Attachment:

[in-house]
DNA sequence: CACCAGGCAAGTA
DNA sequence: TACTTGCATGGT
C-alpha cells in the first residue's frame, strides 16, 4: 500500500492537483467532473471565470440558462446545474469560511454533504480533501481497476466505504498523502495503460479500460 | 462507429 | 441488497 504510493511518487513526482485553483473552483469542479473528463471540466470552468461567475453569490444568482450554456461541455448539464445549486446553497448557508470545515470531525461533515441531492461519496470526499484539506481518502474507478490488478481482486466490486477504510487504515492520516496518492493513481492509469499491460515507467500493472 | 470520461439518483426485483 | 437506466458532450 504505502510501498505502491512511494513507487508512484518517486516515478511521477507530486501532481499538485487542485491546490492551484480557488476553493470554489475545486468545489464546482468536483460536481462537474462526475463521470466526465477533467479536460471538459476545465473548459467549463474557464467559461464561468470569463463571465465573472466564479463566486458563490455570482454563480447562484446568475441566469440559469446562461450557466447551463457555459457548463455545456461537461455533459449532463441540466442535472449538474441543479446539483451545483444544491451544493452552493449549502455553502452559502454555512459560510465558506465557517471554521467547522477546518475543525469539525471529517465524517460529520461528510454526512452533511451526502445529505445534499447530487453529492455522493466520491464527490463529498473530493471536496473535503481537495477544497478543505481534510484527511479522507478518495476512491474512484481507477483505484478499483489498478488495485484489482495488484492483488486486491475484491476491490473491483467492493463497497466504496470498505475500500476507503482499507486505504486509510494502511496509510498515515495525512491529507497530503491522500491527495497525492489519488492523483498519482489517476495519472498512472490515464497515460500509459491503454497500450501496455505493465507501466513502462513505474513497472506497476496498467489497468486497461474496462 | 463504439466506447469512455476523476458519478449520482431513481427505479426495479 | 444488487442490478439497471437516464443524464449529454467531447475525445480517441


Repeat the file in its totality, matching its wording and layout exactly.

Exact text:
[in-house]
DNA sequence: CACCAGGCAAGTA
DNA sequence: TACTTGCATGGT
C-alpha cells in the first residue's frame, strides 16, 4: 500500500492537483467532473471565470440558462446545474469560511454533504480533501481497476466505504498523502495503460479500460 | 462507429 | 441488497 504510493511518487513526482485553483473552483469542479473528463471540466470552468461567475453569490444568482450554456461541455448539464445549486446553497448557508470545515470531525461533515441531492461519496470526499484539506481518502474507478490488478481482486466490486477504510487504515492520516496518492493513481492509469499491460515507467500493472 | 470520461439518483426485483 | 437506466458532450 504505502510501498505502491512511494513507487508512484518517486516515478511521477507530486501532481499538485487542485491546490492551484480557488476553493470554489475545486468545489464546482468536483460536481462537474462526475463521470466526465477533467479536460471538459476545465473548459467549463474557464467559461464561468470569463463571465465573472466564479463566486458563490455570482454563480447562484446568475441566469440559469446562461450557466447551463457555459457548463455545456461537461455533459449532463441540466442535472449538474441543479446539483451545483444544491451544493452552493449549502455553502452559502454555512459560510465558506465557517471554521467547522477546518475543525469539525471529517465524517460529520461528510454526512452533511451526502445529505445534499447530487453529492455522493466520491464527490463529498473530493471536496473535503481537495477544497478543505481534510484527511479522507478518495476512491474512484481507477483505484478499483489498478488495485484489482495488484492483488486486491475484491476491490473491483467492493463497497466504496470498505475500500476507503482499507486505504486509510494502511496509510498515515495525512491529507497530503491522500491527495497525492489519488492523483498519482489517476495519472498512472490515464497515460500509459491503454497500450501496455505493465507501466513502462513505474513497472506497476496498467489497468486497461474496462 | 463504439466506447469512455476523476458519478449520482431513481427505479426495479 | 444488487442490478439497471437516464443524464449529454467531447475525445480517441